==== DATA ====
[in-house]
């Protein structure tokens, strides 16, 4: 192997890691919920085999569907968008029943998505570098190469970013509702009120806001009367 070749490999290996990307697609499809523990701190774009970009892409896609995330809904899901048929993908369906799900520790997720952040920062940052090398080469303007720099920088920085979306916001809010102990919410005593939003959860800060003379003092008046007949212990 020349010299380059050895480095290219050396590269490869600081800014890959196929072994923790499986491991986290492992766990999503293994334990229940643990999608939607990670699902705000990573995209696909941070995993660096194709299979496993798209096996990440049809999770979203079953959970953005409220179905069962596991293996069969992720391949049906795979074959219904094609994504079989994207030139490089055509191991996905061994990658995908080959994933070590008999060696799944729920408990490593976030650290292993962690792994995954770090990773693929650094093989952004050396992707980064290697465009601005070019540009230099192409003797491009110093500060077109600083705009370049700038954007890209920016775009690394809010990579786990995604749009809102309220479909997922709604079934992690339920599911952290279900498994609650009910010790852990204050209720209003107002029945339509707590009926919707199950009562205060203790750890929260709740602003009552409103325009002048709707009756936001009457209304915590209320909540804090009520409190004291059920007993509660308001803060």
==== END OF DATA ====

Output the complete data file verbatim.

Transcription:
[in-house]
């Protein structure tokens, strides 16, 4: 192997890691919920085999569907968008029943998505570098190469970013509702009120806001009367 070749490999290996990307697609499809523990701190774009970009892409896609995330809904899901048929993908369906799900520790997720952040920062940052090398080469303007720099920088920085979306916001809010102990919410005593939003959860800060003379003092008046007949212990 020349010299380059050895480095290219050396590269490869600081800014890959196929072994923790499986491991986290492992766990999503293994334990229940643990999608939607990670699902705000990573995209696909941070995993660096194709299979496993798209096996990440049809999770979203079953959970953005409220179905069962596991293996069969992720391949049906795979074959219904094609994504079989994207030139490089055509191991996905061994990658995908080959994933070590008999060696799944729920408990490593976030650290292993962690792994995954770090990773693929650094093989952004050396992707980064290697465009601005070019540009230099192409003797491009110093500060077109600083705009370049700038954007890209920016775009690394809010990579786990995604749009809102309220479909997922709604079934992690339920599911952290279900498994609650009910010790852990204050209720209003107002029945339509707590009926919707199950009562205060203790750890929260709740602003009552409103325009002048709707009756936001009457209304915590209320909540804090009520409190004291059920007993509660308001803060």